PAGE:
Micheline Maylor : part five


What poets changed the way you thought about writing?

            T. S. Eliot because of his musical lines. Seamus Heaney for what he does with history. Mary Rueffle. Billy Collins for his ability to speak of the ordinary with levity. Carolyn Forche for memorializing. Douglas Glover for being the best editor of prose. Agha Shaid Ali for bringing Ghazal forms to English. Jan Zwicky for metaphor. Patrick Lane for being the best editor of poetry. derek beaulieu because he forced me to reconsider what poetry is. . . so many reconsiderations. Reading itself is an act of reconsideration.

Monday, 17 September 2018

Jessica Morey-Collins : part nine

What other poetry books have you been reading lately? I’m currently reading Tarfia Faizullah’s Registers of Illuminated Villages, Hanif Abdurraqib’s They Can’t Kill Us Until They Kill Us, and Trances of the Blast by Mary Ruefle. Year two of Glass Poetry’s chapbook series also came in the mail recently, and I’m looking forward to digging in.

Sunday, 16 September 2018

Puneet Dutt : part five

When you require renewal, is there a particular poem or book that you return to? A particular author?

I like to pick up a new poetry anthology. Right now, I’m reading The Best American Poetry 2017.


Michael Dennis : part one


Michael Dennis published his first chapbook, quarter on its edge, in 1979. Since then he has published several books and over a dozen chapbooks, his work has appeared in numerous magazine and journals. His most recent collection is Bad EngineNew and Selected Poems (Anvil Press, 2017) edited by Stuart Ross.
Dennis was born in London, Ontario, grew up mostly in Peterborough, Ontario and has resided in Ottawa, Ontario for the last thirty years. He lived in P.E.I. for year in the mid-80s and Czechoslovakia in 1989–90.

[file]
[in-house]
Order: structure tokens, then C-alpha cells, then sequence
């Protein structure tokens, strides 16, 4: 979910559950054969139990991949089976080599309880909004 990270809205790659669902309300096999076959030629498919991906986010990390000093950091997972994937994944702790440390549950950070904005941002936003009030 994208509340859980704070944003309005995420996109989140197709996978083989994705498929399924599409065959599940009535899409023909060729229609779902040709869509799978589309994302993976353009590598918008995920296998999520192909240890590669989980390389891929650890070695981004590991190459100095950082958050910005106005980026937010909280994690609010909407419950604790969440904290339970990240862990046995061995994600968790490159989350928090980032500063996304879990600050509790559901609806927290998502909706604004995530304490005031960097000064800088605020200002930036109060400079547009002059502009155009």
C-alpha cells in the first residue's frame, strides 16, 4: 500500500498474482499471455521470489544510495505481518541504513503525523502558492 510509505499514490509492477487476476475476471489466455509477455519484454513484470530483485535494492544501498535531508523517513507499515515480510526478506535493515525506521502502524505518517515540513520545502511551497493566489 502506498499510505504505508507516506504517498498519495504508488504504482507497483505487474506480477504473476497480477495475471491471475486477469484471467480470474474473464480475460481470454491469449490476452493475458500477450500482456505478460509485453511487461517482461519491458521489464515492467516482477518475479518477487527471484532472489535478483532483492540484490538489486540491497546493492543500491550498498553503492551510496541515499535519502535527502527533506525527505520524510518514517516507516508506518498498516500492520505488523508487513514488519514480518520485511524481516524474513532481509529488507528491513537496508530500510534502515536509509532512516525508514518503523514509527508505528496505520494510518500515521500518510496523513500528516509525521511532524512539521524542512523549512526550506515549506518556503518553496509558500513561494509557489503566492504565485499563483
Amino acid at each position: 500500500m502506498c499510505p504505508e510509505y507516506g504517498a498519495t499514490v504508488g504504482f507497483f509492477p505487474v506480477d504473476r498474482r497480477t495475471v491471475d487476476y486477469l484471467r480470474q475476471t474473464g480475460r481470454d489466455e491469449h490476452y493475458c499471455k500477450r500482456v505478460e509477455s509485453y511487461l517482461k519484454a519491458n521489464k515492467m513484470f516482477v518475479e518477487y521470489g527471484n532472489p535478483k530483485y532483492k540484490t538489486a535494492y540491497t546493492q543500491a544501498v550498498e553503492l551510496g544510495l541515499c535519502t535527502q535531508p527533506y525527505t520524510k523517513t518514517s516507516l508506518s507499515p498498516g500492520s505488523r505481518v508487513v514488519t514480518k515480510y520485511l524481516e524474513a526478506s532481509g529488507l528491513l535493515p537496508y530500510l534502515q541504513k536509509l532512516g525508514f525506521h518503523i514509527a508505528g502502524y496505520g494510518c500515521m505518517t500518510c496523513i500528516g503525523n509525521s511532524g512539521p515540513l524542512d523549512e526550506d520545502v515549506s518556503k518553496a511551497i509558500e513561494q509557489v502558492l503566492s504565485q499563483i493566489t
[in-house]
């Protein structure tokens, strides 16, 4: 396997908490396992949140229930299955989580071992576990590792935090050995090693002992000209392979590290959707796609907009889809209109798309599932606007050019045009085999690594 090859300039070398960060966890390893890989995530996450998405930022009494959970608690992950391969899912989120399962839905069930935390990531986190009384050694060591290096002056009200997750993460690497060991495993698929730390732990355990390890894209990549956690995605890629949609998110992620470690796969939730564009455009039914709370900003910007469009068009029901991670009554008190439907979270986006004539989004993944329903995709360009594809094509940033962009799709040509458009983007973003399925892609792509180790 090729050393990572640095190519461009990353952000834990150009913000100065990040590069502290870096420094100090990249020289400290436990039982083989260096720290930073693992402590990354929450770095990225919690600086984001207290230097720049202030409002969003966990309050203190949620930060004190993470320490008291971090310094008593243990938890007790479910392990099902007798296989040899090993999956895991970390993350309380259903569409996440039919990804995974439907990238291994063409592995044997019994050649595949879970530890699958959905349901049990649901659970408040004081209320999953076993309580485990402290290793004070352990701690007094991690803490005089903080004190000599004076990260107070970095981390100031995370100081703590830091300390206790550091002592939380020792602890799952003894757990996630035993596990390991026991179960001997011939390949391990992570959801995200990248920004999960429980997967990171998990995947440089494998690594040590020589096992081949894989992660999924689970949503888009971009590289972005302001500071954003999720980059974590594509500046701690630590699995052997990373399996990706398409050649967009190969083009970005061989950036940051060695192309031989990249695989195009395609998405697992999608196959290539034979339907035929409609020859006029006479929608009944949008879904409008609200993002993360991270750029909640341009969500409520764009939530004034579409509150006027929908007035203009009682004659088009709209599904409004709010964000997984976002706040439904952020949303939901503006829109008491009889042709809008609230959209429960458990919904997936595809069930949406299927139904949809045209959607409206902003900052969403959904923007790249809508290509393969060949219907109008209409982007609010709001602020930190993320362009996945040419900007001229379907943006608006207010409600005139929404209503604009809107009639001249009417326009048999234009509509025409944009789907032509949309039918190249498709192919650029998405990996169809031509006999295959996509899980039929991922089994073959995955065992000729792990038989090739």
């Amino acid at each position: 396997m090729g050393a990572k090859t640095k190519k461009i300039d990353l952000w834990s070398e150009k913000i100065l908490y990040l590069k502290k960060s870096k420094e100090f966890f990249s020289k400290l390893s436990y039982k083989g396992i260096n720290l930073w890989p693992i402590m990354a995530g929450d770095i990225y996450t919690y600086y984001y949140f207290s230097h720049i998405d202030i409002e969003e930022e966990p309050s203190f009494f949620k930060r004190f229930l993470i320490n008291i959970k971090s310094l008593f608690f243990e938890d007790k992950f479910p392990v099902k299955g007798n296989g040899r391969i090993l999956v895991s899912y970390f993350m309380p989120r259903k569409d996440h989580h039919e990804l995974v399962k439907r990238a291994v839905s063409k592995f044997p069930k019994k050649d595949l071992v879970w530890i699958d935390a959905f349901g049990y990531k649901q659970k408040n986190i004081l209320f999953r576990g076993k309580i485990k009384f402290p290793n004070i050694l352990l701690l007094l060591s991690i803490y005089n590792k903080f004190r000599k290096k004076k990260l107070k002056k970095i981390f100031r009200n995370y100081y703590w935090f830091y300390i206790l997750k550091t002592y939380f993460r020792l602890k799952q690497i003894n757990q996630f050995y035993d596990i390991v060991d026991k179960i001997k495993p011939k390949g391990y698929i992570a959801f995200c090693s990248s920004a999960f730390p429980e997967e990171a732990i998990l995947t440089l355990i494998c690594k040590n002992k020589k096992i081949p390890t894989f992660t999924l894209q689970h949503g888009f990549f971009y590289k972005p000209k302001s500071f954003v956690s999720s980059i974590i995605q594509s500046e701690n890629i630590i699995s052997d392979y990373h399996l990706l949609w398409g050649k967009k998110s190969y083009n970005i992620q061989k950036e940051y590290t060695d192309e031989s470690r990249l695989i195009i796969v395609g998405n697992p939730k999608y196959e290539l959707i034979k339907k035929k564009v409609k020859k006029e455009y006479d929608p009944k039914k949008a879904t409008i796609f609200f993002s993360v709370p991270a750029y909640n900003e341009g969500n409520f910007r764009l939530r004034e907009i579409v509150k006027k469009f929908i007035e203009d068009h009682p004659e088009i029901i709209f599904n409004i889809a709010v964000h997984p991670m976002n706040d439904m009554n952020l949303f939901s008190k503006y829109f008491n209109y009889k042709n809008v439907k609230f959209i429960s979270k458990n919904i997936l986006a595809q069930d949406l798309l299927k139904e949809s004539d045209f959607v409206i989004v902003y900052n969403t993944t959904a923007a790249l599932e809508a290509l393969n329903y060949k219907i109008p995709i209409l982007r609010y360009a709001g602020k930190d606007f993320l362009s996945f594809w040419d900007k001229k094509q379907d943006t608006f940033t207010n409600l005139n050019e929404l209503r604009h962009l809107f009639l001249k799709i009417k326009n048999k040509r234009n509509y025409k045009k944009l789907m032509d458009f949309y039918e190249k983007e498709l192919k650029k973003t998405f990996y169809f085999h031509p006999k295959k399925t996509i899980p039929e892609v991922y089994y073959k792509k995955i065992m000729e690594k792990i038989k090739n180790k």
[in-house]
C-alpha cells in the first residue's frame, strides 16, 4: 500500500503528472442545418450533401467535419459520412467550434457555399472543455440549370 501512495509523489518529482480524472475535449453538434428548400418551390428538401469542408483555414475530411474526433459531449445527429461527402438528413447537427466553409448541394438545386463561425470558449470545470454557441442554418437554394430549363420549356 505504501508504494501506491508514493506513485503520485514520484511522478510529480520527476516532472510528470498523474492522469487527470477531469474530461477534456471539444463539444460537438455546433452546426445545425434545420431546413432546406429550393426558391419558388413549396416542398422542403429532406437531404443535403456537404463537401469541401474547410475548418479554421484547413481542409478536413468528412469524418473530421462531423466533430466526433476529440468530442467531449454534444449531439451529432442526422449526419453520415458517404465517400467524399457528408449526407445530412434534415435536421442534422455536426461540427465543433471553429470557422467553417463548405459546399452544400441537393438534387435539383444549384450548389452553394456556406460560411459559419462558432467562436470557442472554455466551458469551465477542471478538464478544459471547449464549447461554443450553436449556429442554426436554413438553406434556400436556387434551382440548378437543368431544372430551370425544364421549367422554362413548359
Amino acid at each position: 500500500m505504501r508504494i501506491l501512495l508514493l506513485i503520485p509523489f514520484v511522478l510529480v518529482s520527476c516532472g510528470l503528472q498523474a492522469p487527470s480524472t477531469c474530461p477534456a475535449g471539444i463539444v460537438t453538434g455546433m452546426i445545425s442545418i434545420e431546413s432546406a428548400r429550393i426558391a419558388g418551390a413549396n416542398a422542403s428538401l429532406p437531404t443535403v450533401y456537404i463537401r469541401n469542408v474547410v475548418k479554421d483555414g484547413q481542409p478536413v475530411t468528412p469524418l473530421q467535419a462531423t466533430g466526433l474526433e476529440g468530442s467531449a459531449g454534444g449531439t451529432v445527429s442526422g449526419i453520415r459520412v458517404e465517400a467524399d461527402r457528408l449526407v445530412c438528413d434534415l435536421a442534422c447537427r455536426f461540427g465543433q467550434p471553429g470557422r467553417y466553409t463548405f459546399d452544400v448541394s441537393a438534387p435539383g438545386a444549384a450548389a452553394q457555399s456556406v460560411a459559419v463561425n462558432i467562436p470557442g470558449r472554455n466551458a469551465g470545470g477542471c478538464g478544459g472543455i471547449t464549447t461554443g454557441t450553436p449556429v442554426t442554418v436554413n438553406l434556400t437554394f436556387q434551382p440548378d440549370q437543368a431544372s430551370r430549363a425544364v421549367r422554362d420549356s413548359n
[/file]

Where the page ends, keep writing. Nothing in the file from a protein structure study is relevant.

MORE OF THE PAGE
For the past five years Dennis has been producing a blog, Today’s book of poetry where he writes about books of poetry he admires. He posts a new blog every two or three days. So far Dennis has written blogs about 711 contemporary books of poetry.
Dennis is semi-retired from a career of varied employment. Dennis has installed public art for the Canada Council Art Bank, the Canadian Museum of Civilization, the Ottawa Art Gallery and numerous other arts organizations. He ran a small boutique hotel, The Cartier Inn. He drove taxi and trucks, worked in an ice-cream factory, worked on the motor line at Ford in Windsor, Ontario for a couple of years, a copper mine in northern Ontario. Dennis opened his own non-profit English as a second language school in Jablonec nad Nisou, Czechoslovakia and so on. Now he is supported by his wife and lives the life of luxury afforded most poets.
Photo credit: John W. MacDonald
What are you working on?
I recently sent a new book/manuscript of poetry to Anvil Press.  They published my most recent collection, Bad Engine.  Of course I’m hoping they’ll publish this new book, Low Centre of Gravity.  So that is heavily on my mind, but for the moment I’ve been able to set that aside.
I’m doing a chapbook with Larry Cowan’s Monk Press, my tentative title is Sad Balloon.  Those poems are finished, sort of.  I often work with Stuart Ross as an editor because he is a complete pro and he always makes my poems better.  Stuart has been helping me with Sad Balloon.  He also edited Bad Engine and he gave Low Centre of Gravity a good going over as well.  All of that to say that I will still have some homework to do once Stuart returns those poems to me.